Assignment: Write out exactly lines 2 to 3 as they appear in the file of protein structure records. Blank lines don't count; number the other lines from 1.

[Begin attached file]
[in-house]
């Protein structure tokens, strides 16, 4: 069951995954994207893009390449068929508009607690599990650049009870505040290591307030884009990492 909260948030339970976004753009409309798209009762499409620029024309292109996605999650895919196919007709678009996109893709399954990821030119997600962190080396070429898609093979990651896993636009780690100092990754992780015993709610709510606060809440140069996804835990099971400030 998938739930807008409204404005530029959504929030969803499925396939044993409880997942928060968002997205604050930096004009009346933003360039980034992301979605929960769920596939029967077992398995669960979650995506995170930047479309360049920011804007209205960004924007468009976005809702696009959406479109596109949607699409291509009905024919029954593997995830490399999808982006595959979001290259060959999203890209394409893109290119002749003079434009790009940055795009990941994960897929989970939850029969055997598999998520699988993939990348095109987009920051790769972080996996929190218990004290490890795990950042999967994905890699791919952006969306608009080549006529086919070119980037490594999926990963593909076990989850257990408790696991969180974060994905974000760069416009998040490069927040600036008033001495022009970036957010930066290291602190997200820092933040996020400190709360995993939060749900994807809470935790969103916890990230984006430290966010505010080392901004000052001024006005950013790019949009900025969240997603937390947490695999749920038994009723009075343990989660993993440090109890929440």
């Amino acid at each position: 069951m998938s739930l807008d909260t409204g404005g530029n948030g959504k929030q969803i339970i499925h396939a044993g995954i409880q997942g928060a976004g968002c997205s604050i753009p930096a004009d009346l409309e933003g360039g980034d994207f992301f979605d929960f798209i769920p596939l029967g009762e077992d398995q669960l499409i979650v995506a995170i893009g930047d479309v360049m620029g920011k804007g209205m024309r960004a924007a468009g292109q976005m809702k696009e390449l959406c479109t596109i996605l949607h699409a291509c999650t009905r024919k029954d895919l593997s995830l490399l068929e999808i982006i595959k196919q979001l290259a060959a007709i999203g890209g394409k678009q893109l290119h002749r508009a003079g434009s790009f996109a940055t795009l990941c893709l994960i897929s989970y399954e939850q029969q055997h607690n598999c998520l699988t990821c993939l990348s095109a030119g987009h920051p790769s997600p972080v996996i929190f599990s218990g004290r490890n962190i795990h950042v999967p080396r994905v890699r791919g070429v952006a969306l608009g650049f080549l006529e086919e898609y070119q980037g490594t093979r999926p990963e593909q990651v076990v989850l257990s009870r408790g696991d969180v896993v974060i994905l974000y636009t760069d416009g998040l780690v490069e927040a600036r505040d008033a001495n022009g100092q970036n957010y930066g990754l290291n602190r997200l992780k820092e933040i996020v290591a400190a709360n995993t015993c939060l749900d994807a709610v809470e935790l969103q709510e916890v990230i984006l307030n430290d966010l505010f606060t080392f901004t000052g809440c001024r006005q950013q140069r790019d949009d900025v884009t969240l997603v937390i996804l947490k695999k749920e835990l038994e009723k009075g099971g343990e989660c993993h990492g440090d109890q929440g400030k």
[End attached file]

């Protein structure tokens, strides 16, 4: 069951995954994207893009390449068929508009607690599990650049009870505040290591307030884009990492 909260948030339970976004753009409309798209009762499409620029024309292109996605999650895919196919007709678009996109893709399954990821030119997600962190080396070429898609093979990651896993636009780690100092990754992780015993709610709510606060809440140069996804835990099971400030 998938739930807008409204404005530029959504929030969803499925396939044993409880997942928060968002997205604050930096004009009346933003360039980034992301979605929960769920596939029967077992398995669960979650995506995170930047479309360049920011804007209205960004924007468009976005809702696009959406479109596109949607699409291509009905024919029954593997995830490399999808982006595959979001290259060959999203890209394409893109290119002749003079434009790009940055795009990941994960897929989970939850029969055997598999998520699988993939990348095109987009920051790769972080996996929190218990004290490890795990950042999967994905890699791919952006969306608009080549006529086919070119980037490594999926990963593909076990989850257990408790696991969180974060994905974000760069416009998040490069927040600036008033001495022009970036957010930066290291602190997200820092933040996020400190709360995993939060749900994807809470935790969103916890990230984006430290966010505010080392901004000052001024006005950013790019949009900025969240997603937390947490695999749920038994009723009075343990989660993993440090109890929440």
């Amino acid at each position: 069951m998938s739930l807008d909260t409204g404005g530029n948030g959504k929030q969803i339970i499925h396939a044993g995954i409880q997942g928060a976004g968002c997205s604050i753009p930096a004009d009346l409309e933003g360039g980034d994207f992301f979605d929960f798209i769920p596939l029967g009762e077992d398995q669960l499409i979650v995506a995170i893009g930047d479309v360049m620029g920011k804007g209205m024309r960004a924007a468009g292109q976005m809702k696009e390449l959406c479109t596109i996605l949607h699409a291509c999650t009905r024919k029954d895919l593997s995830l490399l068929e999808i982006i595959k196919q979001l290259a060959a007709i999203g890209g394409k678009q893109l290119h002749r508009a003079g434009s790009f996109a940055t795009l990941c893709l994960i897929s989970y399954e939850q029969q055997h607690n598999c998520l699988t990821c993939l990348s095109a030119g987009h920051p790769s997600p972080v996996i929190f599990s218990g004290r490890n962190i795990h950042v999967p080396r994905v890699r791919g070429v952006a969306l608009g650049f080549l006529e086919e898609y070119q980037g490594t093979r999926p990963e593909q990651v076990v989850l257990s009870r408790g696991d969180v896993v974060i994905l974000y636009t760069d416009g998040l780690v490069e927040a600036r505040d008033a001495n022009g100092q970036n957010y930066g990754l290291n602190r997200l992780k820092e933040i996020v290591a400190a709360n995993t015993c939060l749900d994807a709610v809470e935790l969103q709510e916890v990230i984006l307030n430290d966010l505010f606060t080392f901004t000052g809440c001024r006005q950013q140069r790019d949009d900025v884009t969240l997603v937390i996804l947490k695999k749920e835990l038994e009723k009075g099971g343990e989660c993993h990492g440090d109890q929440g400030k």